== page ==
Lockheed Martin has teamed with Kaman Aerospace to market a manned/unmanned version of the K-Max external-lift helicopter for military applications, writes Graham Warwick. The single-seat, single-engine K-Max, which has a 2,720kg (6,000lb) lift capability, could be used to replace vulnerable ground convoys or to resupply special-operations forces.

Developed for civil external-lift missions such as logging, the intermeshing-rotor K-Max has already demonstrated unmanned resupply operations under the US Marine Corps' Burro technology demonstration. Lockheed will act as prime contractor for the military manned/unmanned version, providing autonomous flight control, mission avionics, sensors and weapons.

"The air vehicle will be similar to what you see today," says Scott Green, vice-president business development for Lockheed Martin Systems Integration, who sees military requirements emerging for an unmanned helicopter able to lift heavy loads at high altitudes for the resupply of forces in remote, difficult or dangerous areas. "The big benefit of the K-Max is its ability to haul 6,000lb - that's a discriminator."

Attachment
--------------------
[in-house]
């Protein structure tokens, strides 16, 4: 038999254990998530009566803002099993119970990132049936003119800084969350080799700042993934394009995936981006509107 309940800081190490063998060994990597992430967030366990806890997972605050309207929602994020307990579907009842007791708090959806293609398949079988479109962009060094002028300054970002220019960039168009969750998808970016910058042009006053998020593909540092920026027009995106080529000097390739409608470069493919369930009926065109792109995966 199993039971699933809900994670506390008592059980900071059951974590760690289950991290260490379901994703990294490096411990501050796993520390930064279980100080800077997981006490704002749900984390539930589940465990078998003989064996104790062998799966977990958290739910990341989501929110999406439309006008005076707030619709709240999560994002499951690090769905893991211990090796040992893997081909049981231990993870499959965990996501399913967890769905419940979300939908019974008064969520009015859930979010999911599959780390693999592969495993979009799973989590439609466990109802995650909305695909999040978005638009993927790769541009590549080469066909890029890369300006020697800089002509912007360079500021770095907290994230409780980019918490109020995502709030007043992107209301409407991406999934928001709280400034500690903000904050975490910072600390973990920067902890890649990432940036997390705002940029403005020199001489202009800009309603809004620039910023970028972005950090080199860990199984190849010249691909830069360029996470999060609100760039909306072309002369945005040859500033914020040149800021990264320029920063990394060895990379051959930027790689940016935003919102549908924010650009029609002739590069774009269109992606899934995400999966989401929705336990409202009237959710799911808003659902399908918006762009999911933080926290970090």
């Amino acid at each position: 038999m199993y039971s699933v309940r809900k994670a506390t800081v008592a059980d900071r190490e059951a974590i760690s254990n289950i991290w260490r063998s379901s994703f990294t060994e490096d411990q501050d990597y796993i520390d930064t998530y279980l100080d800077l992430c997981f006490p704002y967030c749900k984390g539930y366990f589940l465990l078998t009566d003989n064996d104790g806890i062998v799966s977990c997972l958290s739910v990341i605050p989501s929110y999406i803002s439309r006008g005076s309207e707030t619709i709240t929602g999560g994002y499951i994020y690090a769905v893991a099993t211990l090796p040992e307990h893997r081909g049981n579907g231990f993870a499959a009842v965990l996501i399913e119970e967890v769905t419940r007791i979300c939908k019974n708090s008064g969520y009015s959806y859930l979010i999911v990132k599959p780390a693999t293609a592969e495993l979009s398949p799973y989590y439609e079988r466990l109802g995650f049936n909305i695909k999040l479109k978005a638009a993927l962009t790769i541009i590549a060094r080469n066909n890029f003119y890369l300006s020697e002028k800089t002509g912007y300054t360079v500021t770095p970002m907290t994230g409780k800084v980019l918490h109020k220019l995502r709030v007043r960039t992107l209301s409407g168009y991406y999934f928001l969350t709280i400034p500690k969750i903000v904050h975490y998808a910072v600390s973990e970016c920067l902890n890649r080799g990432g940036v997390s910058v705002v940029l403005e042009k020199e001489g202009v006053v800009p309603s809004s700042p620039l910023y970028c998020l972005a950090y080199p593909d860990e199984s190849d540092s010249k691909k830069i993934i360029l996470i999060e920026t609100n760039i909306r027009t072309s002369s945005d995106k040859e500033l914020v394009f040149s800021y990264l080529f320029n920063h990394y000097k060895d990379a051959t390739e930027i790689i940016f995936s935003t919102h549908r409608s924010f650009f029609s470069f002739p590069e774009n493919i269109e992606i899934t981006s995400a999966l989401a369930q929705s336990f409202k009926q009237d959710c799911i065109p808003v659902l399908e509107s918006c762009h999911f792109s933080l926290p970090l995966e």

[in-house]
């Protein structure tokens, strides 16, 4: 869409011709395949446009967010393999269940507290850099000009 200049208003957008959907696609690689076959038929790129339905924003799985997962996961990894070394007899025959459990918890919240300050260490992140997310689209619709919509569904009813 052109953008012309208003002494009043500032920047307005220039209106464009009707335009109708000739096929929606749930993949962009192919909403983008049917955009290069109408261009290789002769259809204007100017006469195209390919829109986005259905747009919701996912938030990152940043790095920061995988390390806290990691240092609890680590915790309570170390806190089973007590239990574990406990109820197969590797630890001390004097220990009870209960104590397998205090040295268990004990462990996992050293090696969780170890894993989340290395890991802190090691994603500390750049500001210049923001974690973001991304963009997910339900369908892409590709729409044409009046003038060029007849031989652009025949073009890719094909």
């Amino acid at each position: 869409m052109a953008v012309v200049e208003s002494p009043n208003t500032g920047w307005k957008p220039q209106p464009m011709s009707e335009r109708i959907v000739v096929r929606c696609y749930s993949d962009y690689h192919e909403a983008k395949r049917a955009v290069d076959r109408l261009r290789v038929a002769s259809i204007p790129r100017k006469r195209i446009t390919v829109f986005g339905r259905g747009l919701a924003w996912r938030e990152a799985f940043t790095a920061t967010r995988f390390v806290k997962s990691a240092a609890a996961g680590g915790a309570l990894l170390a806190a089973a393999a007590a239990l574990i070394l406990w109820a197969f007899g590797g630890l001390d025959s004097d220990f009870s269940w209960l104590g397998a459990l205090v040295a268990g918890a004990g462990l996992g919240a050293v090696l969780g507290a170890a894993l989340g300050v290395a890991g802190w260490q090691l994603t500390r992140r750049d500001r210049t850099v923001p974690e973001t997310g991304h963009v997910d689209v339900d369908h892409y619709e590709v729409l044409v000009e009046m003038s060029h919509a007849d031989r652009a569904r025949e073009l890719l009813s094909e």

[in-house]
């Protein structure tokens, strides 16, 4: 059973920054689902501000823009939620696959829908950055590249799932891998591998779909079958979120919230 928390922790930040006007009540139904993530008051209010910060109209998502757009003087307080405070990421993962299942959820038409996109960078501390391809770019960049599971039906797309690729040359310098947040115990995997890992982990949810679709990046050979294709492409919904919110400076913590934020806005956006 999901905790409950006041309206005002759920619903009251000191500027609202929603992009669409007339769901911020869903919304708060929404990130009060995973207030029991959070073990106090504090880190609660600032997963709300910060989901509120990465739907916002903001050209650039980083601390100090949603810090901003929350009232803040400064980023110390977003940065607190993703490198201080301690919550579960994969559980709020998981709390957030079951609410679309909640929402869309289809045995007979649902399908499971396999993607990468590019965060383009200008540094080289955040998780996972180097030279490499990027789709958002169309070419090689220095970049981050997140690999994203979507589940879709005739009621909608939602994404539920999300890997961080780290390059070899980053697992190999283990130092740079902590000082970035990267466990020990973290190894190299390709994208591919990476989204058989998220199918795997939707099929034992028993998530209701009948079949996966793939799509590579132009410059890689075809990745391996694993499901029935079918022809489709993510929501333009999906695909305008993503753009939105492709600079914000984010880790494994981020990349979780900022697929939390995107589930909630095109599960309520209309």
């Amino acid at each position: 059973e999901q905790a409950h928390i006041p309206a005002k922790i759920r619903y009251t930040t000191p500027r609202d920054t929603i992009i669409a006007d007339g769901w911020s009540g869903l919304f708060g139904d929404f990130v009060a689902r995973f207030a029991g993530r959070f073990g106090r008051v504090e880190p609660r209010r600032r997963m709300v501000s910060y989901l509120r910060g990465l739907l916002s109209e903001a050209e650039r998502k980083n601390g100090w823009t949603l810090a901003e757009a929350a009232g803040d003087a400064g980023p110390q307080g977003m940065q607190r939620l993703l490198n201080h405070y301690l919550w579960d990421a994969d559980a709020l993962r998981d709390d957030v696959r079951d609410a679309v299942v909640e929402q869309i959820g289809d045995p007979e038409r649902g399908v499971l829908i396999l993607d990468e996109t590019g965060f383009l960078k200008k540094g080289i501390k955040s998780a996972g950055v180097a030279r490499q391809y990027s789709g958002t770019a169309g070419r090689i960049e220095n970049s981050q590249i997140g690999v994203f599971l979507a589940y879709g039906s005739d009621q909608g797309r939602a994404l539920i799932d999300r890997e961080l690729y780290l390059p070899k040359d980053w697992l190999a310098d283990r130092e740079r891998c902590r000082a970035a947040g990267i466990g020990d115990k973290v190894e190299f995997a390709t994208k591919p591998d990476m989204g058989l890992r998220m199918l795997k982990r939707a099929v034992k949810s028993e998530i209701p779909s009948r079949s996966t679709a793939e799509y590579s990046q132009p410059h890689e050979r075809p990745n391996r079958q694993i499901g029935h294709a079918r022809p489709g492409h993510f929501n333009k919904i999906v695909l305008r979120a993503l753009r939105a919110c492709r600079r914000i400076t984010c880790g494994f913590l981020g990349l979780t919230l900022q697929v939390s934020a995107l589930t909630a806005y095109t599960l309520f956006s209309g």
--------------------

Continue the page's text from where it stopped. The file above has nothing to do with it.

Because the manned K-Max is already certificated and an unmanned version is already flying, Green believes the team could field a production vehicle in 12-18 months. Kaman continues to make improvements to the Burro demonstrator, says helicopters division president Sal Bardonardo.

Lockheed plans to apply ground station and control system technology developed under the cancelled Unmanned Combat Armed Rotorcraft demonstration programme, Green says. This could include algorithms allowing air vehicles to operate in teams, possibly as airborne convoys. "It would not be difficult to do that," he says.

Source: Flight International